Re: More on KSubsets

*To*: mathgroup at smc.vnet.net*Subject*: [mg2456] Re: More on KSubsets*From*: wagner at goober.cs.colorado.edu (Dave Wagner)*Date*: Wed, 8 Nov 1995 23:46:31 -0500*Organization*: University of Colorado, Boulder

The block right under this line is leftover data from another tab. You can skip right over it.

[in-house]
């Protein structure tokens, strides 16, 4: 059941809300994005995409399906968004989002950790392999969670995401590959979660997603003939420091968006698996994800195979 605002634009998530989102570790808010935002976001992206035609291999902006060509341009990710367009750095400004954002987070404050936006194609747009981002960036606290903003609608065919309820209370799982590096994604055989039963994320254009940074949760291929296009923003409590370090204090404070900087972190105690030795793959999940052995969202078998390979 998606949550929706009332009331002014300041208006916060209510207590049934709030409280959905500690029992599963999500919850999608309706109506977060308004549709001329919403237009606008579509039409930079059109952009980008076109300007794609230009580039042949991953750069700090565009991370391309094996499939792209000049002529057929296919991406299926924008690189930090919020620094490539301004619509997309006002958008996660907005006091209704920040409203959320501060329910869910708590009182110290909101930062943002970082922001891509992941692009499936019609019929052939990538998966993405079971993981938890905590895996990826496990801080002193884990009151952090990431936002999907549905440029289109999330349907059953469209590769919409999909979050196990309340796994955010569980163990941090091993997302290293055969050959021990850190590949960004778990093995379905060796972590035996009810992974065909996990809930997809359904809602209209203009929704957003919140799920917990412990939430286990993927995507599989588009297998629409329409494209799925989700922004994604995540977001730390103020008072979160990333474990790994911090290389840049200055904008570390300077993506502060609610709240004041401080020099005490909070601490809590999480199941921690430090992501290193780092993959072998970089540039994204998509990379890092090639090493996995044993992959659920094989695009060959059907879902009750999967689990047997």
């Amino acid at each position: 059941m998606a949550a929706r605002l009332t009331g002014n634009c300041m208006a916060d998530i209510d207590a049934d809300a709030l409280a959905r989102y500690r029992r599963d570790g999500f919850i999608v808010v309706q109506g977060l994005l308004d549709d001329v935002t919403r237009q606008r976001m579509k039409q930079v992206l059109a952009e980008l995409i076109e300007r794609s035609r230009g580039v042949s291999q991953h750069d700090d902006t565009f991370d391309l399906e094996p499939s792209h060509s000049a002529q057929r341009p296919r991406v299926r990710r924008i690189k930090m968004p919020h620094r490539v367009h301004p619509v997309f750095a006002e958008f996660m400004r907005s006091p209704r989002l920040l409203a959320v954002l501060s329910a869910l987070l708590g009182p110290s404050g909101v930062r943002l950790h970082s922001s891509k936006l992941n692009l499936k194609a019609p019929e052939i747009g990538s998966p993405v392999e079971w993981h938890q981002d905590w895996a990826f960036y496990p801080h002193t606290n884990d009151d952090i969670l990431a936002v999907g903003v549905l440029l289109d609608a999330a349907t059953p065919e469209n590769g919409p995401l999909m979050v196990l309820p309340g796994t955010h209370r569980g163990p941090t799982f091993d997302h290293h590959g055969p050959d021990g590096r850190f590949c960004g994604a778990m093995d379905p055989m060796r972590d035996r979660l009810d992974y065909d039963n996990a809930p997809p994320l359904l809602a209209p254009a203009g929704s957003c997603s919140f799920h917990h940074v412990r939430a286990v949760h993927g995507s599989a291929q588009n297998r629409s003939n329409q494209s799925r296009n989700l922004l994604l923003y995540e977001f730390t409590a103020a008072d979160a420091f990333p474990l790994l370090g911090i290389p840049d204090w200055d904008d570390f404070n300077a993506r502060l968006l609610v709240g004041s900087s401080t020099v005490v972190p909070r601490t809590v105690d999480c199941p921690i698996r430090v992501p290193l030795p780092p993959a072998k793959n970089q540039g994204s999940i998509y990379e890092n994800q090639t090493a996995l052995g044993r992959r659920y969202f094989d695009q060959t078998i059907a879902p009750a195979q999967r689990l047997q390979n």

In article <47mtfn$4nd at ralph.vnet.net>, Will Self <wself at viking.emcmt.edu> wrote: >Axel's question about KSubsets has some interesting variations. >For example, there is another possibly useful order on the k-subsets, >different from the lexicographic one. For a finite subset s of the non-negative integers, compute the number n such that the digits in the >binary representation for n corresponding to elements of s are 1, and the >rest of the digits are 0. For the set {0,1,3} the associated number would >be 2^0 + 2^1 + 2^3 = 11. > >Now you can order the subsets s according to their associated numbers n. >It's no problem to create the function nthSubset, which gives the nth >subset in this ordering, but what about the function nthKSubset, which >for a given k would return the nth k-subset in this ordering? Anyone >have a nice way to do this? Well, I don't know if this is "nice" or not, but here goes. To see where I'm headed, consider the following example of enumerating the k-subsets on the integers where k = 2: Rank Bits Decimal 1 000111 7 2 001011 11 3 001101 13 4 001110 14 5 010011 19 6 010101 21 7 010110 22 8 011001 25 9 011010 26 10 011100 28 11 100011 35 Number the bit positions starting with 0 on the right. Note that there are Binomial[d,2] subsets in which the high-order bit is in position d, because that's how many ways there are to arrange the remaining k-1=2 bits in positions 0..d-1. The following function computes the position of the high-order bit in the nth k-subset: In[1]:= hidigit[n_, k_] := Module[{s=1, d=k-1}, While[s < n, s += Binomial[++d, k-1]]; d ] In[2]:= Table[hidigit[i,3], {i,20}] Out[2]= {2, 3, 3, 3, 4, 4, 4, 4, 4, 4, 5, 5, 5, 5, 5, 5, 5, 5, 5, 5} I'm also going to need the following function. bsum[k,n0,n] computes the sums of the binomial coefficients B[n0,k]+B[n0+1,k]+ ... +B[n,k]. In[3]:= bsum[k_,0,n_] := Binomial[n+1, k+1] bsum[k_,n0_,n_] := bsum[k,0,n] - bsum[k,0,n0-1] /; n0>0 Now nthKSubset is defined recursively as follows: In[5]:= nthKSubset[n_, k_] := Module[{d = hidigit[n,k]}, Flatten[ {nthKSubset[n-bsum[k-1,k-1,d-1],k-1], d} ] ] nthKSubset[1, k_] := Range[0,k-1] Here's a demonstration: In[7]:= Table[nthKSubset[i,3], {i,11}] Out[7]= {{0, 1, 2}, {0, 1, 3}, {0, 2, 3}, {1, 2, 3}, {0, 1, 4}, {0, 2, 4}, {1, 2, 4}, {0, 3, 4}, {1, 3, 4}, {2, 3, 4}, {0, 1, 5}} The decimal equivalents of the above are: In[8]:= Function[x, Fold[#1 + 2^#2&, 0, x]] /@ % Out[8]= {7, 11, 13, 14, 19, 21, 22, 25, 26, 28, 35} Here's an example with k=4: In[9]:= Table[nthKSubset[i,4], {i,10}] Out[9]= {{0, 1, 2, 3}, {0, 1, 2, 4}, {0, 1, 3, 4}, {0, 2, 3, 4}, {1, 2, 3, 4}, {0, 1, 2, 5}, {0, 1, 3, 5}, {0, 2, 3, 5}, {1, 2, 3, 5}, {0, 1, 4, 5}} In[10]:= Function[x, Fold[#1 + 2^#2&, 0, x]] /@ % Out[10]= {15, 23, 27, 29, 30, 39, 43, 45, 46, 51} Dave Wagner Principia Consulting (303) 786-8371 dbwagner at princon.com http://www.princon.com/princon